Github’s Tom Preston-Werner resigns at close of sexism investigation

After a month-long investigation into allegations of sexism and intimidation at Github levied on Twitter by a former employee, GitHub CEO Chris Wanstrath announced on Monday that while it found “no evidence” of gender-based discrimination in its workplace, co-founder Tom Preston-Werner has decided to resign from the company.
Before quitting her position as a designer and front-end developer, Julie Ann Horvath took to Twitter to accuse the company of sexist practices, and she elaborated on that story, without naming names, to TechCrunch. Soon after, Wanstrath announced that the relevant founder was put on leave pending an investigation — who was identified by Valleywag and other outlets as Preston-Werner.
Upon close of the investigation, Wanstrath said that the company found no “legal wrongdoing” within the company, but the investigator found “evidence of mistakes and errors of judgment.” Without elaborating, Wanstrath confirmed that Preston-Werner would resign and the company would make changes to its workplace policies:

We are implementing a number of new HR and employee-led initiatives as well as training opportunities to make sure employee concerns and conflicts are taken seriously and dealt with appropriately.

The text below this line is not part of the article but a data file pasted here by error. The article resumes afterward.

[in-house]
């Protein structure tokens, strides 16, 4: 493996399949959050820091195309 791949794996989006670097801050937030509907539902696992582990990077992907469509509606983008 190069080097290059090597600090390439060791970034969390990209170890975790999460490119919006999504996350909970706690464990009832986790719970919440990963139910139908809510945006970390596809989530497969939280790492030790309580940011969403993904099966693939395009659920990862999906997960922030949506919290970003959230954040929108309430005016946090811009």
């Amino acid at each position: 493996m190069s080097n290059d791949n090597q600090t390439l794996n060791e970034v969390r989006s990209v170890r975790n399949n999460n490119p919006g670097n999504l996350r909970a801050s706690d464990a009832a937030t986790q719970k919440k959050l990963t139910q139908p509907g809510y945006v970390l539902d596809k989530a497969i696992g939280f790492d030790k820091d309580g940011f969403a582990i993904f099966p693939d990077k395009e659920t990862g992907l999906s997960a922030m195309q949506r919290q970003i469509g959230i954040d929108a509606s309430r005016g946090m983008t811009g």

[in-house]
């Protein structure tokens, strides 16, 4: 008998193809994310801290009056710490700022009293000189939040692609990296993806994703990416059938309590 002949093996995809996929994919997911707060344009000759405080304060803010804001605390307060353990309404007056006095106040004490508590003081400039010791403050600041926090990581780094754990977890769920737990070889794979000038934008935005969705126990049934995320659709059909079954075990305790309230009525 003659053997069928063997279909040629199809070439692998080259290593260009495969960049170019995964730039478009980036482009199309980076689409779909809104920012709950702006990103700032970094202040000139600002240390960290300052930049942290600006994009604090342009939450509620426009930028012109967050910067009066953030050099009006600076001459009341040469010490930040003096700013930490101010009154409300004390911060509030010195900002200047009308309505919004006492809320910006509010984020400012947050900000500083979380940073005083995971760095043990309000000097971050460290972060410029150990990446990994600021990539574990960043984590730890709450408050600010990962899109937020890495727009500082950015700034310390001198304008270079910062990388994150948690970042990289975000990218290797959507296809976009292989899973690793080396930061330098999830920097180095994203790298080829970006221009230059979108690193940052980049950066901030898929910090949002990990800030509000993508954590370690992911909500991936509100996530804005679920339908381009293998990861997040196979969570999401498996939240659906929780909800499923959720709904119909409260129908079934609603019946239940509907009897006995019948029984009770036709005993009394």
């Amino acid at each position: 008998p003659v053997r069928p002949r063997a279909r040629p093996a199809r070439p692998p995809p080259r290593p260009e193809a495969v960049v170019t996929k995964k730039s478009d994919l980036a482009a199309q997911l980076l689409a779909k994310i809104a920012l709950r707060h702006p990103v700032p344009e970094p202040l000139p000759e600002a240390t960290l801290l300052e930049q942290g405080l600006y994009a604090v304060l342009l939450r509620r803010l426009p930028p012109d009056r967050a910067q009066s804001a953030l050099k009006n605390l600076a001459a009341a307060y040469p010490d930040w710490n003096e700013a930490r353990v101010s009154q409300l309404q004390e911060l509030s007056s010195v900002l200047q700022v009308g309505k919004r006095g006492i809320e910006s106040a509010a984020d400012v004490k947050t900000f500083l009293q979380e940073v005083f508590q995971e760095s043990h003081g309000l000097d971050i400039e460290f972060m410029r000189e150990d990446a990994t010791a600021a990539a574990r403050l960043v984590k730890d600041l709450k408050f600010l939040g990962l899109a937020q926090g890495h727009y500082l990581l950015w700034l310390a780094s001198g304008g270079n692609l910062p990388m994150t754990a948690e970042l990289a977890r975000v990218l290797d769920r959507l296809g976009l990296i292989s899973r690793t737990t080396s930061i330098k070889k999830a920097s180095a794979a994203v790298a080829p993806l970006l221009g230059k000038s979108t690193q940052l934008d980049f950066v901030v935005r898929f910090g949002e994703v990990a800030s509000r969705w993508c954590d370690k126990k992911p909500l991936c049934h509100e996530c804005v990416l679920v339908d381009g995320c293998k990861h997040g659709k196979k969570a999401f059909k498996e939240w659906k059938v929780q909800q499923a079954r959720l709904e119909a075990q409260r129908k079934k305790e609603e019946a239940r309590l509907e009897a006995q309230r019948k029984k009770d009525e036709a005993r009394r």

Preston-Werner also discussed his resignation on his personal blog, denying that he or his wife Theresa engaged in gender-based harassment:

With every decision I made at GitHub and in every interaction I had with employees, I tried to treat people better than they expected and to resolve conflict with empathy. Despite that, I’ve made mistakes, and I am deeply sorry to anyone who was hurt by those mistakes. It devastates me to know that I missed the mark, and I will strive to do better, every day.

Horvath, who now works for Andyet, discussed her experience working for Github onstage last week at the re:build Conference in Indianapolis.